SOUTH BRUNSWICK – A gentleman in the back of the auditorium at Crossroads Middle School South raised his hand, leaning slightly forward in his chair.
He said when his son was three years old, he presented him with one white egg and one brown egg. He asked his son which one was good, and which one was bad. He said his son said the white one was the good one.
Then, he cracked open both eggs to show they were the same inside.
However, the man said that even though he himself is black, and his son is black, he was already pre-programmed to think the darker egg was worse.
A majority of the conversations taking place during the Our Hopes and Dreams for Equity meeting in South Brunswick on Nov. 13 focused on perception versus reality, how to create a safe learning environment for children, and how to even the playing field for students across the board.
Superintendent Scott Feder asked for a call to action in response to the mass shooting at the Tree of Life Synagogue in Pittsburgh on Oct. 27.
“The concept of people shooting people they don’t know is becoming commonplace,” he said to a crowd of roughly 150 district staff members, parents and community stakeholders, noting that people who feel connected and feel like they belong do not commit such heinous acts.
Using slido.com, Feder asked the crowd questions they could respond to for all to see on the projector screen. He asked, In one word, what brought you to tonight’s meeting? The most common responses were community, curiosity, concern and hope.
He then asked, What are the hopes and dreams for your student in regards to equity? Those responses included fairness, opportunity, belonging and acceptance.
“In our preschools, [children] don’t care about what anybody looks like …” Feder said, explaining how children have no preconceived ideas about acceptance.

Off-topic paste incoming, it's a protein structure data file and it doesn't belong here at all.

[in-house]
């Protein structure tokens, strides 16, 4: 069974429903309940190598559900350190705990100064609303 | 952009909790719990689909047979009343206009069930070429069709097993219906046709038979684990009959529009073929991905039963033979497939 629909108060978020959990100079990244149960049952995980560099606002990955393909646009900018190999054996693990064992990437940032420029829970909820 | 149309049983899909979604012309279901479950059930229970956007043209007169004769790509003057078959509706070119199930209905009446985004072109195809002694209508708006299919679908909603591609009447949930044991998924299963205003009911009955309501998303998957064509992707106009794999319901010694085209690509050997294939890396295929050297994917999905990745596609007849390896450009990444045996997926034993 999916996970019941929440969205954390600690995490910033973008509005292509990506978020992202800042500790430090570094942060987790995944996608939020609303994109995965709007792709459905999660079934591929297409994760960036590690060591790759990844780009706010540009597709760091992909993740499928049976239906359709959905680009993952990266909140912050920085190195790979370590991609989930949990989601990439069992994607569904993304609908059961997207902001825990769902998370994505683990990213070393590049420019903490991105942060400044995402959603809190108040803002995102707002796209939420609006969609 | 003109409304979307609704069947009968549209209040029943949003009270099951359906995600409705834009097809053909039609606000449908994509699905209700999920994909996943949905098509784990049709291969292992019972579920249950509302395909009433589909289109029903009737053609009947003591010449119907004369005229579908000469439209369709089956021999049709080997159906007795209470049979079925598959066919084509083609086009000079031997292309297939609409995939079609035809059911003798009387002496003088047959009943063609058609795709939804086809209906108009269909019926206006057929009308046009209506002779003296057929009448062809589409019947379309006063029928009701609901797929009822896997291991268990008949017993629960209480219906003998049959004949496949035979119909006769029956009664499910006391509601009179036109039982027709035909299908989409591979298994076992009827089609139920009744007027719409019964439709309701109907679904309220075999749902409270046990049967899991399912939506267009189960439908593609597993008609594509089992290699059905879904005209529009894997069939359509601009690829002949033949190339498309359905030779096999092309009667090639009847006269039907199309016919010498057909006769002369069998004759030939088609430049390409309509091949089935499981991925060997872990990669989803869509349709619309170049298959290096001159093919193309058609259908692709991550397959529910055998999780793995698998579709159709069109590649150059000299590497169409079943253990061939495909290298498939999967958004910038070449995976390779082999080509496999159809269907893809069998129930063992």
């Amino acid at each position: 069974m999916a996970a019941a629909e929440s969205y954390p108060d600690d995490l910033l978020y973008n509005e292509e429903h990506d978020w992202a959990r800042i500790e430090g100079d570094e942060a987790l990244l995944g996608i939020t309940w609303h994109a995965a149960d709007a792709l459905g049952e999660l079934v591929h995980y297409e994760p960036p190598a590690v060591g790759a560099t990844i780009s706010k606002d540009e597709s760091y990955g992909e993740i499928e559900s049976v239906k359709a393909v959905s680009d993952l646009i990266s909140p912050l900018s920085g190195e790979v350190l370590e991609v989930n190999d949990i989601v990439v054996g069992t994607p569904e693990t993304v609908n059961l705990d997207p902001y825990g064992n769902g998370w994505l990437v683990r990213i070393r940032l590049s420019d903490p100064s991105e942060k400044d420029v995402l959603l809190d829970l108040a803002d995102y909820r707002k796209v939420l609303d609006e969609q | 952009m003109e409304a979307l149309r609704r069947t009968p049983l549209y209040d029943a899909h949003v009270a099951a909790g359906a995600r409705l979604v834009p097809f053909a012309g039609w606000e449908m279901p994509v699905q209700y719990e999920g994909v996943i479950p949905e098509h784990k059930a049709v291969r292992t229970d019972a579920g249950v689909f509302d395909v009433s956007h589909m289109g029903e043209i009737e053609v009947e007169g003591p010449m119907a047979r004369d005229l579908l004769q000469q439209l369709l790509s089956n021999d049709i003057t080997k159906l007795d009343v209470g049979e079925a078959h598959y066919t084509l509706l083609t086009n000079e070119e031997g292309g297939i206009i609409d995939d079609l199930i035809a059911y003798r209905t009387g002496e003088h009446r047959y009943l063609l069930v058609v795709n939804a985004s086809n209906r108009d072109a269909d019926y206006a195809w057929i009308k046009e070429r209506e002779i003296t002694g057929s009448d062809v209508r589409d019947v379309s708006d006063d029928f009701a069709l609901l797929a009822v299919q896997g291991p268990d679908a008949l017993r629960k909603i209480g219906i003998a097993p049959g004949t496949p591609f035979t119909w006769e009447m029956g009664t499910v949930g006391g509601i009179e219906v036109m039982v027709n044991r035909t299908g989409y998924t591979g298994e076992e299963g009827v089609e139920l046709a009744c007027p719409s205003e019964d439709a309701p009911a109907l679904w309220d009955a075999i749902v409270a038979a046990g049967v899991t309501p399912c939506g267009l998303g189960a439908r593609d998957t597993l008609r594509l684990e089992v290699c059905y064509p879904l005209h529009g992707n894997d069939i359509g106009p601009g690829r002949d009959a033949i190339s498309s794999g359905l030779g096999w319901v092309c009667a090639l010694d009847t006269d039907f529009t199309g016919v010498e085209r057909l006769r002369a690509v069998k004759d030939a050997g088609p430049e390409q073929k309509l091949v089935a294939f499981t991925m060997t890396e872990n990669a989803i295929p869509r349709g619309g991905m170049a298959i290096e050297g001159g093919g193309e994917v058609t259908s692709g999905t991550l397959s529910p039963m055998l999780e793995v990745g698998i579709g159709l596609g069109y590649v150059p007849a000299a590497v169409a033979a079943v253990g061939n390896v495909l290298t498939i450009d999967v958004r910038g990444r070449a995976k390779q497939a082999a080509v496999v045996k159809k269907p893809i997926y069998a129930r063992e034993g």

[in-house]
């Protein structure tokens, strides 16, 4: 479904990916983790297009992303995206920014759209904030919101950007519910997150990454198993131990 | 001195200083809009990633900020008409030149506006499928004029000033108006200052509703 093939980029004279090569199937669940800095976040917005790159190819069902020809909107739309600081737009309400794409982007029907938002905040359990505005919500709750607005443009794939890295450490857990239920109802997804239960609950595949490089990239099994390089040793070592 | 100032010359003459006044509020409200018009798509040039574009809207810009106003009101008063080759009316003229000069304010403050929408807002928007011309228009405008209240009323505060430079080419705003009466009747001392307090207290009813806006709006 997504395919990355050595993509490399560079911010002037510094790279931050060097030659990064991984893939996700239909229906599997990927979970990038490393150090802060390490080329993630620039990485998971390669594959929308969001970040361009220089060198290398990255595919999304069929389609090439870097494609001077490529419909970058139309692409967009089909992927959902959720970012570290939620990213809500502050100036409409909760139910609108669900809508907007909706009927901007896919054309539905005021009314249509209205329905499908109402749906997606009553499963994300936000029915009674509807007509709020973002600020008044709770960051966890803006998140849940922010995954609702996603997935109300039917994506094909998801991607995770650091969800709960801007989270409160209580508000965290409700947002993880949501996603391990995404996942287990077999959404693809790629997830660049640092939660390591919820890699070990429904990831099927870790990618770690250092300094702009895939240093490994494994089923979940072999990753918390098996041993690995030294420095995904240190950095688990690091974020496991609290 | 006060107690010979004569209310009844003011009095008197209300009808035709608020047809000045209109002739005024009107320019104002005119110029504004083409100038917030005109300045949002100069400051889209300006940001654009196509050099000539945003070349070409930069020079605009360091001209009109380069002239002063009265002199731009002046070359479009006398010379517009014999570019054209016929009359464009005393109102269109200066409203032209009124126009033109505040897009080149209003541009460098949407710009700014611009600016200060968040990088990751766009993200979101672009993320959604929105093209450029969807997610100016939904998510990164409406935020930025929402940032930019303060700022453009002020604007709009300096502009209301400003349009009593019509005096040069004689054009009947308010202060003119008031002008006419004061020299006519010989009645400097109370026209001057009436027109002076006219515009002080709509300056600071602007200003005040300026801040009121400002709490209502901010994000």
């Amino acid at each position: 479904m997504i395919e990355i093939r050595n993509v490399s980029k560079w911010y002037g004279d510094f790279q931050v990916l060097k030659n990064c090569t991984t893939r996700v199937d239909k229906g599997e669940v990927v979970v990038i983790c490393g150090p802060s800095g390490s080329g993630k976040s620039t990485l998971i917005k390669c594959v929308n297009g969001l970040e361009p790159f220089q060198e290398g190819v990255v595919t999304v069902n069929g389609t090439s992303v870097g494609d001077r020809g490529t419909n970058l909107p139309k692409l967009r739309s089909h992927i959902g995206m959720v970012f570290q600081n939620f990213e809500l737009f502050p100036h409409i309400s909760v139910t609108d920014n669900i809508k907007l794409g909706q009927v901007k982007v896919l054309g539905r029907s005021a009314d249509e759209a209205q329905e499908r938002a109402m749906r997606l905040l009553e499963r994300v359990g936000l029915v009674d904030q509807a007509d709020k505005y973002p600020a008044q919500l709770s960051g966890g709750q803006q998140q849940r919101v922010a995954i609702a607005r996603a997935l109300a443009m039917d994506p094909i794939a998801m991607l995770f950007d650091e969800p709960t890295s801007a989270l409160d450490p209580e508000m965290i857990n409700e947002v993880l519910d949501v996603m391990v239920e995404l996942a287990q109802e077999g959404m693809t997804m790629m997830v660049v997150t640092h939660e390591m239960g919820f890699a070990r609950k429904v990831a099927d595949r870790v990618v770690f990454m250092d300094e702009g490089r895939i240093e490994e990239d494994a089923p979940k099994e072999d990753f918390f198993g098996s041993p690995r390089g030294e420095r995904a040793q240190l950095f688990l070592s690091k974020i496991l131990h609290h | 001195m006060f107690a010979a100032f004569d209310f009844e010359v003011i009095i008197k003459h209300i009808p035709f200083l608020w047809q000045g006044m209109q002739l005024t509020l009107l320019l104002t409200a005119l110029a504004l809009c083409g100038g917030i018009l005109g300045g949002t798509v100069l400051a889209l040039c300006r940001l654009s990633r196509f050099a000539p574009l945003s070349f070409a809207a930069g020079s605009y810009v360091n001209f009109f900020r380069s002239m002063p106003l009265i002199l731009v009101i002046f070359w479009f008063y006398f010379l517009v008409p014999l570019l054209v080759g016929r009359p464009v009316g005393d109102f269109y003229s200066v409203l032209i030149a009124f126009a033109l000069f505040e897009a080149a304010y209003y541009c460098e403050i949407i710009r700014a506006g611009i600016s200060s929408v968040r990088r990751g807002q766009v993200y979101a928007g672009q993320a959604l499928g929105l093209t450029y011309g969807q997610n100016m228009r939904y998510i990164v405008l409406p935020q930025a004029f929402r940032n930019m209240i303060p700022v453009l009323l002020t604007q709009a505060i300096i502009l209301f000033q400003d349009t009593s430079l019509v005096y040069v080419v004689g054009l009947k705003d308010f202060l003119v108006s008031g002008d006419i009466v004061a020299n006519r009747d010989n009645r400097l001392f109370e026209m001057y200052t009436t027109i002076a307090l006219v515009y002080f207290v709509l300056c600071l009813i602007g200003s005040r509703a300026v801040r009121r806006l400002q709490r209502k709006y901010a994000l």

So, a district-wide committee will be established in order to shift the mindsets about how the district approaches everything.
“We can’t sit and wait. We have to uncover a few things … so we can make a change and make a difference,” he said.
In one example, Feder showed a series of illustrated photos of three people trying to watch a baseball game over a wall. The first showed equality: all three people were standing on the same box, despite their differences in height; equality is everyone benefitting from the exact same supports. Then, there were the same three people with boxes in different heights that allowed them all to see the game from the same eye level; equity is when you get the support you need tailored to you. The final photo showed the wall being replaced by an open chainlink fence, which represents justice: removing the system barrier and addressing the cause of inequity.
He then presented data pertaining to demographics and state testing results that show the inadequacies in student achievement.
“We want to open doors whenever we can for all our students,” Feder said.
In order to move forward, Feder said the district goals that were recently adopted include engaging stakeholders about diversity, completing a comprehensive review of all student achievement and participation data, reviewing entrance and exit protocols, etc. The focus is the underserved and underperforming populations, the disenfranchised groups who do not feel like things are working right, the students who feel like they don’t fit in, students who are under pressure from home and society, and those who struggle with their identity.
“Let’s figure out how to break the rules or change the rules to get results,” Feder said. “Access is a giant wall that schools have created. … We have to be better at opening doors.”
One parent asked that the district stop focusing on grades and instead look at the qualities of each child.
Another parent asked that parents be educated, since a lot of positive behaviors learned at school are negated at home if the adult is not tolerant and accepting.
At the end of the meeting, Feder returned to slido.com and asked, In one word, how do you feel leaving tonight’s meeting? The audience responded with hopeful, optimistic and encouraged, as well as frustrated and hopeless.
“I cannot attest to having the answers to fixing what is broken in our society, but we can work to make sure that the children and the families of South Brunswick learn to live respecting each other’s differences and embracing the diversity of our great community. We can band together to ensure that hate does not grow within our borders,” Feder said in his letter to parents. “We can educate the minds of our youth with math and science and, of course, we will continue to do so, but we cannot journey down this path without first and foremost teaching of humanity. It starts in the home and in tandem, we can make the change that our world needs, at least one South Brunswick child at a time.”
Contact Jennifer Amato at email@example.com.